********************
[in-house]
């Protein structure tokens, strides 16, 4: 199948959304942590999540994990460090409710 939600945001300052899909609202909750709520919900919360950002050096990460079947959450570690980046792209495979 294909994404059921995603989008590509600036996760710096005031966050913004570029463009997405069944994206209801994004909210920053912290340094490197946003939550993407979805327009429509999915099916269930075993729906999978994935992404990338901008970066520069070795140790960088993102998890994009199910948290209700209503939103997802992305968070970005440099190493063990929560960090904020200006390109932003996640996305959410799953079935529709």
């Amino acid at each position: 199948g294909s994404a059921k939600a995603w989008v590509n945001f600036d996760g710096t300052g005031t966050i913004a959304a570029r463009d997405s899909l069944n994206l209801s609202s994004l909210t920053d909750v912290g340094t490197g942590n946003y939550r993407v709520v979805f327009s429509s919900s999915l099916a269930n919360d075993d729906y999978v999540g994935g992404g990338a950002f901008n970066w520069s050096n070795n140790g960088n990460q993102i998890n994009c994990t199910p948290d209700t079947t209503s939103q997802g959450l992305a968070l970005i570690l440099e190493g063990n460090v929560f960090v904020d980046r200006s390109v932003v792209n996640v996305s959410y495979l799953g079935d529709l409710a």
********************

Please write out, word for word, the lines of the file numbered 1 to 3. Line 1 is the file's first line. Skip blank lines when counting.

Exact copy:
[in-house]
């Protein structure tokens, strides 16, 4: 199948959304942590999540994990460090409710 939600945001300052899909609202909750709520919900919360950002050096990460079947959450570690980046792209495979 294909994404059921995603989008590509600036996760710096005031966050913004570029463009997405069944994206209801994004909210920053912290340094490197946003939550993407979805327009429509999915099916269930075993729906999978994935992404990338901008970066520069070795140790960088993102998890994009199910948290209700209503939103997802992305968070970005440099190493063990929560960090904020200006390109932003996640996305959410799953079935529709």
């Amino acid at each position: 199948g294909s994404a059921k939600a995603w989008v590509n945001f600036d996760g710096t300052g005031t966050i913004a959304a570029r463009d997405s899909l069944n994206l209801s609202s994004l909210t920053d909750v912290g340094t490197g942590n946003y939550r993407v709520v979805f327009s429509s919900s999915l099916a269930n919360d075993d729906y999978v999540g994935g992404g990338a950002f901008n970066w520069s050096n070795n140790g960088n990460q993102i998890n994009c994990t199910p948290d209700t079947t209503s939103q997802g959450l992305a968070l970005i570690l440099e190493g063990n460090v929560f960090v904020d980046r200006s390109v932003v792209n996640v996305s959410y495979l799953g079935d529709l409710a």